Is it necessary to go to court?Written by Maui Reyes
In United States, personal injury claims are given a statute limitation of two (2) years before claim is outlawed. Within this period, one must obtain a lawyer and file a case before going to trial in court.
Most people find this quite a hassle. Hiring a lawyer takes not only a lot of money, but also demands a considerable amount of time and energy to set up meetings and, of course, show up in court. Because of this, many clients resort to “settlements”, or dealing with case before going to trial.
Of course, this doesn’t mean settlement happens “outside of court”. This only means that cases are settled “before going to trial”, meaning case has already been filed. 99% of cases filed in court often reach a settlement before trial.
Settling before going to court can be tricky. Oftentimes people make wrong move and get a lower settlement price, or lose more money because they refused to settle. Settlement usually happens when a date is set—a courtroom and judge are already scheduled, and case is ready to go to court. This is when defendants usually consider to settle, in case they feel they are risking more if trial pushes through.
What to do when an insurance company breaches its contractWritten by Maui Reyes
With so much paperwork given to you by insurance companies, most people tend to overlook exactly what their contracts are about.
It is part of insurance law that any ambiguity or uncertainty in choice of wording in a contract will be resolved in favor of policy holder, and not insurance company. This often works in favor of policyholder when it comes to pointing fingers in court, but not all time.
Most policyholders tend to have their own interpretation of contract. Unfortunately, judge doesn’t care about policyholder’s understanding of wording. In court, “plain meaning” is what judge looks at. “Plain meaning” is how an ordinary citizen or common reader understands text, and not how policyholder, insurance company, or lawyer interprets it.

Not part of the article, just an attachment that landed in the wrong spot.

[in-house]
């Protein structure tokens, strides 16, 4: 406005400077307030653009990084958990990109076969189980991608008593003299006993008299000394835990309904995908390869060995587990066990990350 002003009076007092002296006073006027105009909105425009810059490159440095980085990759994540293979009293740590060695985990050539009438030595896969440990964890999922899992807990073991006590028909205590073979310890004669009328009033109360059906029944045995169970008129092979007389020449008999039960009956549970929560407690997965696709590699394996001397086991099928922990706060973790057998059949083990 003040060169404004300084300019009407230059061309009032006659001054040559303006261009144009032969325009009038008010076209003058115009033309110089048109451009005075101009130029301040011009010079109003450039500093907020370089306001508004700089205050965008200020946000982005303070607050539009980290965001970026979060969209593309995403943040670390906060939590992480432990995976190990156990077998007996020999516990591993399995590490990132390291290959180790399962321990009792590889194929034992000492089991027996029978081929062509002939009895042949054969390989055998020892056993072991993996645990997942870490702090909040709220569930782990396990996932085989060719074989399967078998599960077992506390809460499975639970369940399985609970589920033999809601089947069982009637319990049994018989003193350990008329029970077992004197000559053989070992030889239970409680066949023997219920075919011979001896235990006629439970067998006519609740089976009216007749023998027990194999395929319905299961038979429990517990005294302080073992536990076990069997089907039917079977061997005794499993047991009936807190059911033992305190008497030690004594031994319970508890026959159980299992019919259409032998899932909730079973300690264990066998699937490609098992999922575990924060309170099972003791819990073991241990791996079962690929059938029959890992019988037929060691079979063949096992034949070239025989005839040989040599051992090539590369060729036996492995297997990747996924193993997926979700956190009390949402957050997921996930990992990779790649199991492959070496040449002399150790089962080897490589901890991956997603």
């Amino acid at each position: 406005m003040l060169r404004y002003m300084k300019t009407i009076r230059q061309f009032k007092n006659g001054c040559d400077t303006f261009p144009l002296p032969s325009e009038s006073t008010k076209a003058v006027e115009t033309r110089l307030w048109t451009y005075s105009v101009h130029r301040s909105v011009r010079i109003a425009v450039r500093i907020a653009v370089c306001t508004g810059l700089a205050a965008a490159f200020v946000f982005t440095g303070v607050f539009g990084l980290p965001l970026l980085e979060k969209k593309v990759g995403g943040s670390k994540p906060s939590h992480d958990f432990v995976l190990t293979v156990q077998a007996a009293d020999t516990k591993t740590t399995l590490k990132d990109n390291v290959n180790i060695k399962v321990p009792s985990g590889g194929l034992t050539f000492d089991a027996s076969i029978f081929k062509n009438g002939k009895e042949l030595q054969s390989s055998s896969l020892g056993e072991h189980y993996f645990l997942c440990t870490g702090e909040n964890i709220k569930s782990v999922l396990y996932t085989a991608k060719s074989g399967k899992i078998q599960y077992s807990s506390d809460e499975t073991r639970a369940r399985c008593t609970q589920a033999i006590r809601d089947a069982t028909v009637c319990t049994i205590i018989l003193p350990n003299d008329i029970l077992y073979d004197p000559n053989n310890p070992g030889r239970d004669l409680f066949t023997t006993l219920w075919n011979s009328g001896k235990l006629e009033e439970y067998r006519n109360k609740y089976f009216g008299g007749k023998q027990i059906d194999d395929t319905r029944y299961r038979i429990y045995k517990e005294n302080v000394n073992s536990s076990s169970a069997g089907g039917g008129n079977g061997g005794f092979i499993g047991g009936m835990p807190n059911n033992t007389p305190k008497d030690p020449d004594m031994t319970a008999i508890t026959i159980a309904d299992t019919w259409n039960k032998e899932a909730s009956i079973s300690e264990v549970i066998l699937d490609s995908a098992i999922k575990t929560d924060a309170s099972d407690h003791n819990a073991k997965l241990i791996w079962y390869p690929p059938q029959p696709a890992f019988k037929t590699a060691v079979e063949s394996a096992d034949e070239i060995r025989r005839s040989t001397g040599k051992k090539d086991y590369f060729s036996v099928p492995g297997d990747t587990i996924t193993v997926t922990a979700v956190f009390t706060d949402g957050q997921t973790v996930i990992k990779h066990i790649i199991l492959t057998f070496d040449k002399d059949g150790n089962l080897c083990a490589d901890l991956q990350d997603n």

While courts do not necessarily interpret a contract at expense of policyholder experiencing a loss, it does not give leeway for “misunderstandings” of plain text by policyholder.
Which is why contracts must be free of any ambiguities for both insurance company and policyholder. Whenever exclusions or limitations are stated, they must be stated very clearly. Oftentimes, insurance companies fail to fully explain these limitations to their clients, resulting in them successfully denying certain coverage when there is a loss. It is insurer’s policy to explain contract to client, especially if he is not aware of his rights or if he does not know if he is getting what is due fully his. However, insurer is not required to tell him adequacy of insurance amount he selected. Keep in mind that when a contract contains provisions that are in favor of company, court will deem this unconscionable, and may refuse to enforce such provision.